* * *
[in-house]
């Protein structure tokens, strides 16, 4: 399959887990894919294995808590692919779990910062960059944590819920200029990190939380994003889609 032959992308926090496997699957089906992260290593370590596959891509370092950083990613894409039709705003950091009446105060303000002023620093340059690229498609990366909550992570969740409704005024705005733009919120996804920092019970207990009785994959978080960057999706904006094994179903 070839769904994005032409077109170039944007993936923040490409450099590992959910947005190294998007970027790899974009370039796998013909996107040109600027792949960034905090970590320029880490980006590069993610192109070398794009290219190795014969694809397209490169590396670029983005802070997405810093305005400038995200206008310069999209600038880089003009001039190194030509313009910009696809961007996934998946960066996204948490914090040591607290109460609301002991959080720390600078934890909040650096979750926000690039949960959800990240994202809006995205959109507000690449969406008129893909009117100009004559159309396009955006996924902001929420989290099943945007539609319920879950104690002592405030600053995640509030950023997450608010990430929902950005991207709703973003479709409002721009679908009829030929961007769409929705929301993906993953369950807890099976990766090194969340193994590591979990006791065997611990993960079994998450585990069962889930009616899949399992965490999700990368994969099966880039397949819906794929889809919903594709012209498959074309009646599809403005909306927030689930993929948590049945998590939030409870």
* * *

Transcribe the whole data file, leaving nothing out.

[in-house]
């Protein structure tokens, strides 16, 4: 399959887990894919294995808590692919779990910062960059944590819920200029990190939380994003889609 032959992308926090496997699957089906992260290593370590596959891509370092950083990613894409039709705003950091009446105060303000002023620093340059690229498609990366909550992570969740409704005024705005733009919120996804920092019970207990009785994959978080960057999706904006094994179903 070839769904994005032409077109170039944007993936923040490409450099590992959910947005190294998007970027790899974009370039796998013909996107040109600027792949960034905090970590320029880490980006590069993610192109070398794009290219190795014969694809397209490169590396670029983005802070997405810093305005400038995200206008310069999209600038880089003009001039190194030509313009910009696809961007996934998946960066996204948490914090040591607290109460609301002991959080720390600078934890909040650096979750926000690039949960959800990240994202809006995205959109507000690449969406008129893909009117100009004559159309396009955006996924902001929420989290099943945007539609319920879950104690002592405030600053995640509030950023997450608010990430929902950005991207709703973003479709409002721009679908009829030929961007769409929705929301993906993953369950807890099976990766090194969340193994590591979990006791065997611990993960079994998450585990069962889930009616899949399992965490999700990368994969099966880039397949819906794929889809919903594709012209498959074309009646599809403005909306927030689930993929948590049945998590939030409870």